Free wi-fi charity project helps homeless people in Prague

Prague, Sept 21 (CTK) - People in Prague can connect to the Internet or recharge their phone or tablet battery in the street within the "live wi-fi network" project that employs a homeless man who should gradually be followed by others, weekly Tyden out Monday writes. The project is tested by the 56-year-old Radim who has been earning his living selling flowers at a metro (underground) station exit during the past five years. "A few people have made use of it, but it has not yet been widespread," Radim, wearing a T-shirt with an inscription reading "FREE WI-FI CHARITY," told Tyden. Radim may soon be followed by other people in a difficult life situation. "They will be equipped with a pocket router with a range of 20 metres," Lubos Bolecek, chairman of the WiFi 4 Life NGO chairman, said. "We want to pay for them [the people providing the free service] accommodation in a dormitory, clothing and food or give them some pocket money," Bolecek said. The participating homeless people will have to be standing in a beforehand determined part of Prague, on Wenceslas Square or Old Town Square, for instance, for eight hours a day. The organising NGO hopes that its project will return order and regular working habits to its employees' lives, Tyden writes. It writes that sociologist Libor Prudky who has been participating in work on a concept of dealing with homelessness on Prague as well as national levels, said "every initiative that aims to help homeless people is good," but he added that he is sceptical about this particular project. He told Tyden that in working with the homeless, it is necessary to go more deeply and to help them seek ways out of their situation. "It is work as any other," Radim, who has been homeless for 35 years, said. He said for those who are in the street, every work or crown is good. "Who will employ me at my age and with arthrosis?" he asked. "Everything needs its time and homeless people would be interested in the project," Radim said. Bolecek said his organisation will not stop at the wi-fi project. "We will try to find them (the homeless) other jobs, depending on their education or previous work experience. We definitively do not want them to get stuck in our project for many years," he said. The NGO has for the time being been financing its project from its own pockets. It collects money within a crowdfunding project for its further activities, Tyden writes. The NGO is not the sole organisation trying to help homeless people. One of the well known is the charity organisation Nadeje (Hope). "In Prague alone, four to six thousands of people live in the street," sociologist Prudky said, adding that further tens of thousands of people are threatened with becoming homeless over accommodation debts or low incomes. Prague has more than one million inhabitants.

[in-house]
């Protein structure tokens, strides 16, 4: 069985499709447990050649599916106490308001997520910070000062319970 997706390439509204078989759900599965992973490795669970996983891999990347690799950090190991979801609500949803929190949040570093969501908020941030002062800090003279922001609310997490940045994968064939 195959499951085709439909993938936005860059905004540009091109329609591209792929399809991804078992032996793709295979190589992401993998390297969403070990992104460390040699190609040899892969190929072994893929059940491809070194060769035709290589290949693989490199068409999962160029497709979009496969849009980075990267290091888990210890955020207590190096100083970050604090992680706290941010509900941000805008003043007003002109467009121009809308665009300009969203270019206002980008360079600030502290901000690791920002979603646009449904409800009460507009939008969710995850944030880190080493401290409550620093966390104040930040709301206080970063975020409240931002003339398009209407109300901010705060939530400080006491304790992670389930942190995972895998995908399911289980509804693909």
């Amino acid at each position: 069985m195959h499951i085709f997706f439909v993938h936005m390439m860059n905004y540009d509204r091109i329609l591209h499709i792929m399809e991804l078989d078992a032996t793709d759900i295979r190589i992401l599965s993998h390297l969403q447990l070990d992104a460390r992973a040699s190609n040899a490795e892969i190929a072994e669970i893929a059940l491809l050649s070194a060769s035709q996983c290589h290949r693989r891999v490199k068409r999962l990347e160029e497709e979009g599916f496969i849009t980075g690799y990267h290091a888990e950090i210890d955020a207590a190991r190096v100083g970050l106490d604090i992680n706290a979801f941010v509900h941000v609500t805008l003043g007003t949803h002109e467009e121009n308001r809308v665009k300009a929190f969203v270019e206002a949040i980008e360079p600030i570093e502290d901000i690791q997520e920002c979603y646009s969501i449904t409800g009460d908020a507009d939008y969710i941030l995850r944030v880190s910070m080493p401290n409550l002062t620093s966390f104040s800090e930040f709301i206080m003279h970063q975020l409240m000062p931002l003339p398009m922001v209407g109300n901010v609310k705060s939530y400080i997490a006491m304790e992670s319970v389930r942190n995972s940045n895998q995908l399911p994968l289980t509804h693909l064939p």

Prague is world's safest capital for childbirth

Prague is world's safest capital for childbirth Category: Prague News Published: 07 May 2015 Written by Czech News Agency Hits: 2419 Warmly dressed baby. Photo: Wikipedia But the nation as a whole trails behind Scandinavia and Japan Prague, May 7 (ČTK) — Prague has the lowest infant mortality rate among the capital cities of the world, daily Právo writes today, referring to the latest State of the World’s Mothers annual report released by the Save the Children international organization traditionally before Mother's Day. Prague leads this statistics, followed by Stockholm, Oslo and Tokyo, Lisbon and Helsinki. However, the average infant mortality in the Czech Republic is higher than in Sweden, Norway, Japan and Finland. Rather surprisingly, the last position in the infant death rates in 25 high-income capitals is occupied by Washington. According to the 2015 Mother's Index Rankings released by Save the Children, Scandinavian countries occupy the five highest positions, with Norway as the leader. The mother's index consists of five factors - maternal health (lifetime risk of maternal death), children's well-being (under-5 mortality rate), educational status (standard number of years of formal schooling), economic status (GDP per capita) and political status (women's participation in national government). The Czech Republic is in the 25th position of the 179 assessed countries, Právo writes, noting that this is better than Poland (28th), Japan (32nd) and the United States (33rd). Singapore, New Zealand and Canada are the only non-European countries with higher ranking than the Czech Republic. The worst positions in the index rankings are occupied by the countries of Central and West Africa. The 2015 report by the Save the Children organization, called The Urban Disadvantage, concludes that "one of the worst places in the world to be a mother is in an urban slum" and that a growing proportion of child deaths are occurring in urban slums. The report extensively analyses health disparities between rich and poor children in cities. Read more: Follow us: @praguepost on Twitter | praguepost on Facebook